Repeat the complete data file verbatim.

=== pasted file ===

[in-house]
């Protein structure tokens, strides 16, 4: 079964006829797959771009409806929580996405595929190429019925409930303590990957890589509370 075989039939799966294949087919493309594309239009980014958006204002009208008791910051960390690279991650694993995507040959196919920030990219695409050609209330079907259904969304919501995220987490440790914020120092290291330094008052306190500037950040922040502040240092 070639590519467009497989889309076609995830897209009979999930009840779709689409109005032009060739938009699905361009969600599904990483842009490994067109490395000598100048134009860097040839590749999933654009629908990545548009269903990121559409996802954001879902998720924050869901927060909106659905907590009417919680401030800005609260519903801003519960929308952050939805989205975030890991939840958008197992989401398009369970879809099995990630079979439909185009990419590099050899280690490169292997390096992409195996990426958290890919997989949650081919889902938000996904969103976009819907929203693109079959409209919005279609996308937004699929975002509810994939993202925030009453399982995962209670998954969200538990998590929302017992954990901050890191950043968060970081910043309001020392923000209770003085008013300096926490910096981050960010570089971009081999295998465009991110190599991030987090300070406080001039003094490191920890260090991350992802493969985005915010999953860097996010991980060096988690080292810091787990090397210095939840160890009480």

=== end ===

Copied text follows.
[in-house]
């Protein structure tokens, strides 16, 4: 079964006829797959771009409806929580996405595929190429019925409930303590990957890589509370 075989039939799966294949087919493309594309239009980014958006204002009208008791910051960390690279991650694993995507040959196919920030990219695409050609209330079907259904969304919501995220987490440790914020120092290291330094008052306190500037950040922040502040240092 070639590519467009497989889309076609995830897209009979999930009840779709689409109005032009060739938009699905361009969600599904990483842009490994067109490395000598100048134009860097040839590749999933654009629908990545548009269903990121559409996802954001879902998720924050869901927060909106659905907590009417919680401030800005609260519903801003519960929308952050939805989205975030890991939840958008197992989401398009369970879809099995990630079979439909185009990419590099050899280690490169292997390096992409195996990426958290890919997989949650081919889902938000996904969103976009819907929203693109079959409209919005279609996308937004699929975002509810994939993202925030009453399982995962209670998954969200538990998590929302017992954990901050890191950043968060970081910043309001020392923000209770003085008013300096926490910096981050960010570089971009081999295998465009991110190599991030987090300070406080001039003094490191920890260090991350992802493969985005915010999953860097996010991980060096988690080292810091787990090397210095939840160890009480």